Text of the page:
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Is my pet’s small bump benign and how to handle similar issues as a pet owner?

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Dear VetBabble,

I’ve noticed my pet has had a small bump on her inner leg since June, and though it has only grown a little bit since then, I’m still worried. We recently had a needle aspiration done, and the vet couldn’t directly identify the cells. My pet has shown no signs of discomfort, still jumps, runs, and plays without a problem. Is there a good chance this bump is benign, and what should I know as a pet owner about similar issues?

Understanding Bumps and Lumps on Your Pet

Firstly, it’s absolutely understandable to be concerned about any unfamiliar bumps or lumps on your pet. As a pet owner, it’s crucial to monitor any changes in your pet’s physical appearance and behavior. While it’s true that not all lumps and bumps are harmful, there are instances when they can be a cause for concern. To better understand when to worry, check out our article on Lumps and Bumps: When to Worry.

Assessing the Possibility of Cancer

It’s natural to worry about the possibility of cancer when you find a lump on your pet. In your case, you mentioned that the lump has not grown significantly since June, and the aspiration came back with similar cells. These factors may indicate that the lump is benign. Generally, cancerous cells come back in varying shapes and sizes. To better understand the signs and symptoms of cancer in dogs, as well as what to expect, please read our article on Cancer in Dogs: Facts, Symptoms and What to Expect.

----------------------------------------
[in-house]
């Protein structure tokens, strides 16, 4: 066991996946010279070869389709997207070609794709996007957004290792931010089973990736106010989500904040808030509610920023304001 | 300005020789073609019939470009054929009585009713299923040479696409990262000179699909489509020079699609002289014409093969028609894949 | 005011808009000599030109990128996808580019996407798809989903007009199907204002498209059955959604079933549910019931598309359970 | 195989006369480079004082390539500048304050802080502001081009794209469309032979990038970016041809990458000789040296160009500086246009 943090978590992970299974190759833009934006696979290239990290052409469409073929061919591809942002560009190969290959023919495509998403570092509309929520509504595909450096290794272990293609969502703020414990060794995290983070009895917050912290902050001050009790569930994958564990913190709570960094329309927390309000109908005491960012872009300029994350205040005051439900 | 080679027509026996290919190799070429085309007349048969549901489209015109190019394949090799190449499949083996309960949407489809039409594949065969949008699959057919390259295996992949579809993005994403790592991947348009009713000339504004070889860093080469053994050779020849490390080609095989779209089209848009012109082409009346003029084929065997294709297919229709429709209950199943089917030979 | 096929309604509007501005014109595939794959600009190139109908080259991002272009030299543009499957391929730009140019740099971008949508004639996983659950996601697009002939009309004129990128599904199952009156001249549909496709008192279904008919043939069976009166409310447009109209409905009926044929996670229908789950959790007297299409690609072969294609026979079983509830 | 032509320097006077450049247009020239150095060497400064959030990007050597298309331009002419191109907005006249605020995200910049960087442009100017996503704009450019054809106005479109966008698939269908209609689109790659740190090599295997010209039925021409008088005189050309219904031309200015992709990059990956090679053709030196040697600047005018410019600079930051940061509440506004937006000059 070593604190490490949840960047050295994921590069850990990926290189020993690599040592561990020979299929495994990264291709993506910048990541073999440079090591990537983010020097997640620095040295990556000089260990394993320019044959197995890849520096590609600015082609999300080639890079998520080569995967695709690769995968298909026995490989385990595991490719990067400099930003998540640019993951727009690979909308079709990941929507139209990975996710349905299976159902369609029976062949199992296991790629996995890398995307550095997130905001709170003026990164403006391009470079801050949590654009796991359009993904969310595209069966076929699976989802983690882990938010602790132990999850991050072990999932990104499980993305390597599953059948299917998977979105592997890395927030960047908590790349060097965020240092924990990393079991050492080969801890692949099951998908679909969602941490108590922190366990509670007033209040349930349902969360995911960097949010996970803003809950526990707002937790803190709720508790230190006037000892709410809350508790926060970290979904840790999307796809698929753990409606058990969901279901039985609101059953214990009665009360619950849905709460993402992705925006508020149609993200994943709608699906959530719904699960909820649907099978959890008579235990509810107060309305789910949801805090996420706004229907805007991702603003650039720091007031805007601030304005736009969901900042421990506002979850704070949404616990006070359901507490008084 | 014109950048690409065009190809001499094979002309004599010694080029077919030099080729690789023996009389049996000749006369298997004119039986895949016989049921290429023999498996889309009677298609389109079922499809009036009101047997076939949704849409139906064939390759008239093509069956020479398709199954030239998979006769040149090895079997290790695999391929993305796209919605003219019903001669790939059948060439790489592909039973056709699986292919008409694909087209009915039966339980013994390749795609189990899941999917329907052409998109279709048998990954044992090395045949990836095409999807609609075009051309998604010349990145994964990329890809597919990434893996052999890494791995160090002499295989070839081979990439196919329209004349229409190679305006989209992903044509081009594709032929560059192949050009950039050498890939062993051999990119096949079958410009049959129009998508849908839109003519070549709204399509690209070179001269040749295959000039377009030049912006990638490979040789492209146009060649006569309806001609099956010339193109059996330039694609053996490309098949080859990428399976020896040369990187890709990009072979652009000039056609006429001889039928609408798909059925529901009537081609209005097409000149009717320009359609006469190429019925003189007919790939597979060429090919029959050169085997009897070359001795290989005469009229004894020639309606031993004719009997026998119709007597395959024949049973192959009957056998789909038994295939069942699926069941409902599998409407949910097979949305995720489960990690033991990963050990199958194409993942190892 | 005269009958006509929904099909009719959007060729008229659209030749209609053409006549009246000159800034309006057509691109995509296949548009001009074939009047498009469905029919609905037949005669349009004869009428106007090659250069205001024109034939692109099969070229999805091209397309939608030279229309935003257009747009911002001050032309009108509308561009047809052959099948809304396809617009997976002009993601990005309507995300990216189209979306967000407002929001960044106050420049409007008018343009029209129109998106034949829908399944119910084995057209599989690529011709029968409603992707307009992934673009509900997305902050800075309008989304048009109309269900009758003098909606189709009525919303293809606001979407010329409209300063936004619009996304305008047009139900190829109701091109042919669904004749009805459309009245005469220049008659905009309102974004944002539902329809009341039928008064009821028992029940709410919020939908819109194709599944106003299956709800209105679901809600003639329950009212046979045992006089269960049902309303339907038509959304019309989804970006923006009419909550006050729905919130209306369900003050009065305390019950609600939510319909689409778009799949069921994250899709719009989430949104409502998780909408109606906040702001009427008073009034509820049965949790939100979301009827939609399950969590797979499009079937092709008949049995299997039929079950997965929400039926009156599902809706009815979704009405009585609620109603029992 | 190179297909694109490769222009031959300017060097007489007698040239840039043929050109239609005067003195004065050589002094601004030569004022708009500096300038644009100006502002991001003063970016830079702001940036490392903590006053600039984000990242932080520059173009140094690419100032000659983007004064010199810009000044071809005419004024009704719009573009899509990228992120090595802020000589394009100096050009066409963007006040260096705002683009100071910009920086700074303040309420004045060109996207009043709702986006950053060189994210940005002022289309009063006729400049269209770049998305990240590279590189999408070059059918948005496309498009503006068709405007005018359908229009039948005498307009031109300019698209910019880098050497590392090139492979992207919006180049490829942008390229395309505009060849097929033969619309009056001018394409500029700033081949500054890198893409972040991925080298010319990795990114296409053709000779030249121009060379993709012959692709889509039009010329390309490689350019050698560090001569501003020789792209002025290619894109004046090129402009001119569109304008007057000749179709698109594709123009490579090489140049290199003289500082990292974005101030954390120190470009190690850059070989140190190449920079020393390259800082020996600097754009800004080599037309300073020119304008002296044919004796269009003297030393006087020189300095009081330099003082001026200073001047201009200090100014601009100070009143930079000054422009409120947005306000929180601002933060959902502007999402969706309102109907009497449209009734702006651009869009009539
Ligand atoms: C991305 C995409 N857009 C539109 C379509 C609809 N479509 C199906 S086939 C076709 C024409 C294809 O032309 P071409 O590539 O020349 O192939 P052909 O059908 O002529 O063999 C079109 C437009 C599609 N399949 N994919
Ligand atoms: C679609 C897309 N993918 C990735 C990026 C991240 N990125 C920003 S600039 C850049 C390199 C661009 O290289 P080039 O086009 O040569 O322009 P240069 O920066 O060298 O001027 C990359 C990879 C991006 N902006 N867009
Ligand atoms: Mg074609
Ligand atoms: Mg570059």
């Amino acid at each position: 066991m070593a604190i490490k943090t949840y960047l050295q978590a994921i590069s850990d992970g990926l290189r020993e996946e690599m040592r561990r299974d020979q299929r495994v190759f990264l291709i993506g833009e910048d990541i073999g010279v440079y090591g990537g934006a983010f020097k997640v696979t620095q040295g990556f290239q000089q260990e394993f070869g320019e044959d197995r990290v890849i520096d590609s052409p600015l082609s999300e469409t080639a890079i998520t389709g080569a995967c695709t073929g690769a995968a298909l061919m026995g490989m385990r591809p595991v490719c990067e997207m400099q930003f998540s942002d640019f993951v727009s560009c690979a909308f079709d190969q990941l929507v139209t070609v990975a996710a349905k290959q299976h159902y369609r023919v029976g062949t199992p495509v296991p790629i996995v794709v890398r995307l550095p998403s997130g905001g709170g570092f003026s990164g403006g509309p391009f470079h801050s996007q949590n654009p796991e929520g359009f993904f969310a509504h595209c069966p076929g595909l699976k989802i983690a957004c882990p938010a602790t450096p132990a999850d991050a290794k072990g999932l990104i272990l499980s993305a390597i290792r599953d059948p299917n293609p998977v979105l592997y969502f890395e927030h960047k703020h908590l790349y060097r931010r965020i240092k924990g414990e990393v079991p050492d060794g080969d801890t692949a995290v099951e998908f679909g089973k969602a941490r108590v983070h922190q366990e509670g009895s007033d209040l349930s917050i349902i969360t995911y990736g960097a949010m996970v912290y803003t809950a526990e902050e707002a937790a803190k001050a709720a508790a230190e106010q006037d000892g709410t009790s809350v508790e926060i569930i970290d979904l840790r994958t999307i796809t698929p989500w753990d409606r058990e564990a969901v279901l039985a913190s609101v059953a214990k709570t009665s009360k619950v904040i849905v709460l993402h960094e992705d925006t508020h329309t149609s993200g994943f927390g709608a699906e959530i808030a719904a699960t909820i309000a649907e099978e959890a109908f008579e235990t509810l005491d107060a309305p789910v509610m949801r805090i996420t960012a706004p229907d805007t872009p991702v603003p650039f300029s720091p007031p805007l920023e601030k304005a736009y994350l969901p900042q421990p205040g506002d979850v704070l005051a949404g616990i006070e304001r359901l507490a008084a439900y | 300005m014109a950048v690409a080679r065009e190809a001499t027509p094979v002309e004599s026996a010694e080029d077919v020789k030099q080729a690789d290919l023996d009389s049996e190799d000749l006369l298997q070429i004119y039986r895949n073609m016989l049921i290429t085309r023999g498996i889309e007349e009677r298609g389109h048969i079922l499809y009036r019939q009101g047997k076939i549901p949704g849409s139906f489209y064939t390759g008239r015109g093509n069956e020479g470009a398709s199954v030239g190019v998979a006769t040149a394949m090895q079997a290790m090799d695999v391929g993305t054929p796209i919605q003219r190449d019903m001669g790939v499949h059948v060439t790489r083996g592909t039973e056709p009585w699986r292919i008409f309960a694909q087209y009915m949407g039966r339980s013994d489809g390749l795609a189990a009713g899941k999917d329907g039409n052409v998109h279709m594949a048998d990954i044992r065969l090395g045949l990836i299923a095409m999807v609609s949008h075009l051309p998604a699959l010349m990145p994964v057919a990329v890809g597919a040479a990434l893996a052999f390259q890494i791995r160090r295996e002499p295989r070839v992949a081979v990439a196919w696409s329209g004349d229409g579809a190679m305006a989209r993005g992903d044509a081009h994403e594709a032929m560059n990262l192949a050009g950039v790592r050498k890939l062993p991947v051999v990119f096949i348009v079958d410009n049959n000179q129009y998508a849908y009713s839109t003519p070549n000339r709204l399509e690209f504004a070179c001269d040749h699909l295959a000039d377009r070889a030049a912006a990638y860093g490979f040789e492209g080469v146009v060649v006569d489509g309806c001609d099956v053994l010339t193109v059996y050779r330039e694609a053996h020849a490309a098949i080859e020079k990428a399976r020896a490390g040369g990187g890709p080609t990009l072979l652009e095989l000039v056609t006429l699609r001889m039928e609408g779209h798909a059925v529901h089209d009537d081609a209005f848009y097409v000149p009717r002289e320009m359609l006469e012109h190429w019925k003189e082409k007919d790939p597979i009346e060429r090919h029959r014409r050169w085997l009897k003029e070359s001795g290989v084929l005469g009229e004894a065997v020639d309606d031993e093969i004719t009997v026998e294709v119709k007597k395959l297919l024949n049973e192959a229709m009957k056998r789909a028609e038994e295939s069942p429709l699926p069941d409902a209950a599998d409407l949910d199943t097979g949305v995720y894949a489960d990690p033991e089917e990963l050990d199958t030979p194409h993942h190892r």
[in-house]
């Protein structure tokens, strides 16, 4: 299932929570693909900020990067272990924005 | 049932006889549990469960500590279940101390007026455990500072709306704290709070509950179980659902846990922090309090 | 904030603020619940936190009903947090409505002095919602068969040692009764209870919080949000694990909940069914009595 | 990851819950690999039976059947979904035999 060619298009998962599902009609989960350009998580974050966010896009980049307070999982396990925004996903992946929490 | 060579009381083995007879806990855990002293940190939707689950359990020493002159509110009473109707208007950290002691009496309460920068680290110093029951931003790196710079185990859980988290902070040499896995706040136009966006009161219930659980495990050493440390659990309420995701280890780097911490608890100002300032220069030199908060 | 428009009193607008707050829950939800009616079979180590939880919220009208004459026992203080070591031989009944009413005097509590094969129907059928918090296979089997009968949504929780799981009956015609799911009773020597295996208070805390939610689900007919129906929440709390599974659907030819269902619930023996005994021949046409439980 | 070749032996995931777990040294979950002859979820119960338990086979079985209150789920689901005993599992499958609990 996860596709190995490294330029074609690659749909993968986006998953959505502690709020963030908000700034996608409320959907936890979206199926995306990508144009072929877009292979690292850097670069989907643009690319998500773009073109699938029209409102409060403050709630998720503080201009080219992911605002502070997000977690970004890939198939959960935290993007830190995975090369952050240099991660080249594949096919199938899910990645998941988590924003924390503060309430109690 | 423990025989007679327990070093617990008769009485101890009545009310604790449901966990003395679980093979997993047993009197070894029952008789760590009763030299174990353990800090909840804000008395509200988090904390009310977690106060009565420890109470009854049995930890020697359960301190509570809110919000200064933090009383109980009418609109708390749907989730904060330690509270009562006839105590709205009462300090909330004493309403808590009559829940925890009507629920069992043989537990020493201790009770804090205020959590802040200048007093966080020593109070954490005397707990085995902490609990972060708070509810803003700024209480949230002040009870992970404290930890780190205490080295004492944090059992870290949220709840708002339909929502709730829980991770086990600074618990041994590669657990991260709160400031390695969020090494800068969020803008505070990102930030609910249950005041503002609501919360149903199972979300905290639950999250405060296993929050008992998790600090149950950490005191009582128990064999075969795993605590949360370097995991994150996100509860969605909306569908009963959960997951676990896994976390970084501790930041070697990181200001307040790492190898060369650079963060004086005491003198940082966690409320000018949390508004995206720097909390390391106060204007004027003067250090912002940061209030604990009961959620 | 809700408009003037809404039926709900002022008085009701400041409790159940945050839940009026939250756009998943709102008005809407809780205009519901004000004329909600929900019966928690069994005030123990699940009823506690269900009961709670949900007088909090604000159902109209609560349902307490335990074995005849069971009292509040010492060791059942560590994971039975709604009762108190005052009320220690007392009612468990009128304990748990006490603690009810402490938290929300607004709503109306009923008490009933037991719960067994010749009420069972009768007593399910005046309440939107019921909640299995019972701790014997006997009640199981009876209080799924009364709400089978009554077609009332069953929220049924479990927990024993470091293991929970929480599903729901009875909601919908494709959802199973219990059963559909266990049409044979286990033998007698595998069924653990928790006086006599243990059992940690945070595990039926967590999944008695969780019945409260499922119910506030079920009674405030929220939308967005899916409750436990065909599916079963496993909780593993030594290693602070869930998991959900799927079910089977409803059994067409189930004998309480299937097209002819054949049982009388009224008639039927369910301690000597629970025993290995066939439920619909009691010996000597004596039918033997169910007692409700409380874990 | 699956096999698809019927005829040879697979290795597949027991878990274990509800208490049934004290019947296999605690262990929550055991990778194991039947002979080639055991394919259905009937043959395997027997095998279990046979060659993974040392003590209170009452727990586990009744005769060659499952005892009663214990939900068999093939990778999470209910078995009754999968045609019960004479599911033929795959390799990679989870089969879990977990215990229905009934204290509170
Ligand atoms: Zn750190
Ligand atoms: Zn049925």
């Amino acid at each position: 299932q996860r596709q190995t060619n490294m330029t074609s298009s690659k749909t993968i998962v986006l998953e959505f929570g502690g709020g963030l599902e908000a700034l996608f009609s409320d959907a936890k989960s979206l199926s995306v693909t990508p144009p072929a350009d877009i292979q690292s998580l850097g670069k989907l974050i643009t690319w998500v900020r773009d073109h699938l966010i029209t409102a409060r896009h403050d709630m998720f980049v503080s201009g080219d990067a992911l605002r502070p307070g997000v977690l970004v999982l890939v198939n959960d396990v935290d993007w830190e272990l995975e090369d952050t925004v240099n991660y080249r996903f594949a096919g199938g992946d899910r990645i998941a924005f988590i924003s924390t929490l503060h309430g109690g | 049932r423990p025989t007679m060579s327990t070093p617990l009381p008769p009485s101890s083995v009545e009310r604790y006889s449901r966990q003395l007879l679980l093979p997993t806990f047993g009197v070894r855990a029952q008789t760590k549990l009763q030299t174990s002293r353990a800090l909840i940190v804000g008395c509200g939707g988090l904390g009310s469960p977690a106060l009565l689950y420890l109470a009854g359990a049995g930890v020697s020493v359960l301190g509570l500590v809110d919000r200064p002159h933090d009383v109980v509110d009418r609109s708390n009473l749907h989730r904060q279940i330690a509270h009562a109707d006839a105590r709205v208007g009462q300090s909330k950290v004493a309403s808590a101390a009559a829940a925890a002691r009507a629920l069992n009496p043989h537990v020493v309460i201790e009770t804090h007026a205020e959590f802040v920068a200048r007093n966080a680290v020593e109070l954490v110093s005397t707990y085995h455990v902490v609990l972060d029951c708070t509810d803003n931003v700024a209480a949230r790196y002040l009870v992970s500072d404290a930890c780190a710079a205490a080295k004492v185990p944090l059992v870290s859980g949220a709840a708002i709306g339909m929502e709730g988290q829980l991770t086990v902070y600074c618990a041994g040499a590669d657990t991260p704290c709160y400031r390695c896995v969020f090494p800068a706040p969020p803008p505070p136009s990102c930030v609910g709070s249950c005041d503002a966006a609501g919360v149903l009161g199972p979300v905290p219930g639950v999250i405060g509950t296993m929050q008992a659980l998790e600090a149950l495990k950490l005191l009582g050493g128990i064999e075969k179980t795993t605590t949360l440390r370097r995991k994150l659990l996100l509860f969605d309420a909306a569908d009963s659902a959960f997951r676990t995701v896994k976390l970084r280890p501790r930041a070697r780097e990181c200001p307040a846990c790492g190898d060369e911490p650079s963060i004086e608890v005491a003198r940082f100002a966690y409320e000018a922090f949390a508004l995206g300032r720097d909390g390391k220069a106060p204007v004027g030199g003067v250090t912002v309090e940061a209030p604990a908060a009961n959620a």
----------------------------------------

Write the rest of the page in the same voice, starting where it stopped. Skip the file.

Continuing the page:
Another concern that pet owners may have is bone cancer (osteosarcoma). Although this type of cancer typically affects a dog’s leg bones, it’s important to note that osteosarcomas are typically aggressive and grow quickly. Since your pet’s lump has only grown a little and she’s still active and playful, it’s unlikely to be bone cancer. To learn more about bone cancer in dogs, you can visit our article on Bone Cancer in Dogs (Osteosarcoma).

What to Do Next

Ensuring your pet’s health and wellbeing should always be a priority. It seems like you are already on the right track by having the lump aspirated and monitored. The best course of action would be to consider surgically removing the lump and having it tested to be sure it is benign. This way, you can have peace of mind and protect your pet from any potential health risks.

In some cases, lumps can be caused by infections, such as a cat bite abscess. It’s essential to consult with your veterinarian about any concerns and to follow their recommendations for the best possible outcome for your pet.

Last but not least, remember that as a caring and observant pet owner, you’re doing your best to ensure the wellbeing of your beloved pet. Needles, tests, and surgeries can be intimidating, but ultimately, taking precautionary measures will help you make informed decisions about your pet’s health.

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